Objectives Our group has identified five Spanish bodies who have recently issued guidelines suggesting when an acute exacerbations of chronic obstructive pulmonary disease (COPD) has a bacterial aetiology. All these recommendations are different as GOLD 2014 considers giving antibiotics when two or three Anthonisen criteria are present, GesEPOC 2014 (followed mainly by pneumologists) only considers sputum colour change while semFYC 2017 (society of family doctors) considers purulent sputum or in cases of CRP ≥40 mg/L. Another guideline (Aljarafe 2012) considers only type 1 exacerbations for milder cases and type 2 when purulent sputum is present in moderate COPD. According to the latest European Respiratory Society (ERS, 2017) guideline states that patients with purulent sputum and the presence of other considerations (e.g. disease severity) most likely to benefit from antibiotic treatment. A sample of general practitioners (GP) was selected to compare the use of antibiotics prescribed with the current clinical guidelines.
Method GPs from eight Spanish areas were invited to participate. They were requested to register individuals aged 40 or older with acute exacerbations of COPD over a 3 week period from January to March 2015 by means of a simple chart providing relevant information about COPD exacerbations. On this sheet, the GP attending the patient noted different specific parameters of medical care, including the age and gender of the patient, the number of days with symptoms, presenting signs such as fever, increased cough, increase of dyspnoea, increase in sputum volume and purulence of sputum, infection severity on a 5-item scale, performance of chest radiograph, pulse oximetry and C-reactive protein (CRP) rapid tests, antibiotic treatment or not, whether the patient requested an antibiotic, significant comorbidities and referral to another healthcare setting. This information was compared to the five different guidelines.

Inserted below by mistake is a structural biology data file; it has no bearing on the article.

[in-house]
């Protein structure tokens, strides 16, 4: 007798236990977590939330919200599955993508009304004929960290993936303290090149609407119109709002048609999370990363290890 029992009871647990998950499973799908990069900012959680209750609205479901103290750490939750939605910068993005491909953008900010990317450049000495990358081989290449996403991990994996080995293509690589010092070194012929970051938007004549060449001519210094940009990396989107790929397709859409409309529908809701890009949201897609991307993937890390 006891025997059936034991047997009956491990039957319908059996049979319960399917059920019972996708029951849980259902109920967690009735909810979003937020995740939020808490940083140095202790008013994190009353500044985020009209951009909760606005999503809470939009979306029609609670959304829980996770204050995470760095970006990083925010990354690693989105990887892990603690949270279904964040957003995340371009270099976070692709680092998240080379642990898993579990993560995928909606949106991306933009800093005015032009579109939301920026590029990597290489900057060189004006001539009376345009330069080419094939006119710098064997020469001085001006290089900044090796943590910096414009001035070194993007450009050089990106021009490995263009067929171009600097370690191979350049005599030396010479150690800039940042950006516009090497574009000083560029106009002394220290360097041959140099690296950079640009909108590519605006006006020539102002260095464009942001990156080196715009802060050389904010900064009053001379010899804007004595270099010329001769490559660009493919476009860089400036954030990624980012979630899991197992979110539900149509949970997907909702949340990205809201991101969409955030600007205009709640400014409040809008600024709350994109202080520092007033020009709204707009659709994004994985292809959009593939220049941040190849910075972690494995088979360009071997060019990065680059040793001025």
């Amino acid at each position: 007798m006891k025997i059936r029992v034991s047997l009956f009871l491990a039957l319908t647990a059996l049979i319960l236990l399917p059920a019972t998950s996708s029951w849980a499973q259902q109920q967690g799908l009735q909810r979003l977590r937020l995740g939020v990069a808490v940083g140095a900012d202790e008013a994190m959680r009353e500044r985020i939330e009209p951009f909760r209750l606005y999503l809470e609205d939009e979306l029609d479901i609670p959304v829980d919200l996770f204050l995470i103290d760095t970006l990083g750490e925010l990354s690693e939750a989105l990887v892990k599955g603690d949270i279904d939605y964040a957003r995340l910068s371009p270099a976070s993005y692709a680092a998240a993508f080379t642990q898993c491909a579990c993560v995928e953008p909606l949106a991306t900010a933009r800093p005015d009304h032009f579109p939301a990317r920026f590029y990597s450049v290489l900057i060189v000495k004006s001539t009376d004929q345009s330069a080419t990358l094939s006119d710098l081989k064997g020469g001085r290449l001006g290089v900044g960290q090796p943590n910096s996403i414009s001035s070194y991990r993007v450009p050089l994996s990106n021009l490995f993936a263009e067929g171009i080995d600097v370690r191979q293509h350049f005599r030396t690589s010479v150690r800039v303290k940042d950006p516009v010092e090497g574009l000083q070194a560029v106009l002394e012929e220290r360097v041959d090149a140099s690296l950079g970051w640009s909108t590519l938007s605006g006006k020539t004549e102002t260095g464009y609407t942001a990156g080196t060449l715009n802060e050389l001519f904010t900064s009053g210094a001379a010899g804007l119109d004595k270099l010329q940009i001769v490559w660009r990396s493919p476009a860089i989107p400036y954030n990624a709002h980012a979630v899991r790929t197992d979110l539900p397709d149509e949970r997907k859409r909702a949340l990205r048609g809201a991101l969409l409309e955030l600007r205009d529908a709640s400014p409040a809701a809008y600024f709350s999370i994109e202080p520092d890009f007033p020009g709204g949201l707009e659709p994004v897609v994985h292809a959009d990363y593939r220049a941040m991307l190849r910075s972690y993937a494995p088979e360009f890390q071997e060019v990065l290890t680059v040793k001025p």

Results A total of 238 GPs registered 426 episodes of acute COPD exacerbations. In terms of symptoms and signs, the most frequently reported among patients was the presence of increased cough, observed in 83.8% of the cases, followed by increased sputum volume (65.7%), increase of breathlessness (61.7%), and purulent sputum (42.3%). Twenty-one patients were referred to hospital (4.9%). A total of 338 patients were treated with antibiotics (79.3%). GPs who performed a CRP procedure prescribed fewer antibiotics than those who did not use this rapid test (78% vs 82.1%, NS). If GPS had followed the latest guidelines (GOLD 2014, GesEPOC 2014, semFYC 2017, Aljarafe 2012 and ERS 2017), they would have prescribed antibiotics to 57%, 42.3%, 43.4%, 37.3% and 59.2%, respectively.
Conclusions GPs clearly overestimate the bacterial aetiology of COPD exacerbations as they prescribed antibiotics to nearly 80% of the patients. Conversely, current guidelines recommend that antibiotics should have been prescribed in a percentage ranging from 37.3% to 59.2%. Distinguishing viral from bacterial aetiology based on only clinical criteria is difficult. This is reflected in this study as GPs who do not use CRP rapid tests are more liable to prescribe antibiotics. Although one of the guidelines on acute exacerbations of COPD recommends the utilisation of CRP their use is negligible in Spain. Clinical practice guidelines should serve as recommendations to help health care providers reduce ineffective or inappropriate therapies and make better decisions regarding patient care. However, the five guidelines found in our country are different and use different criteria as to when a bacterial aetiology should be suspected.
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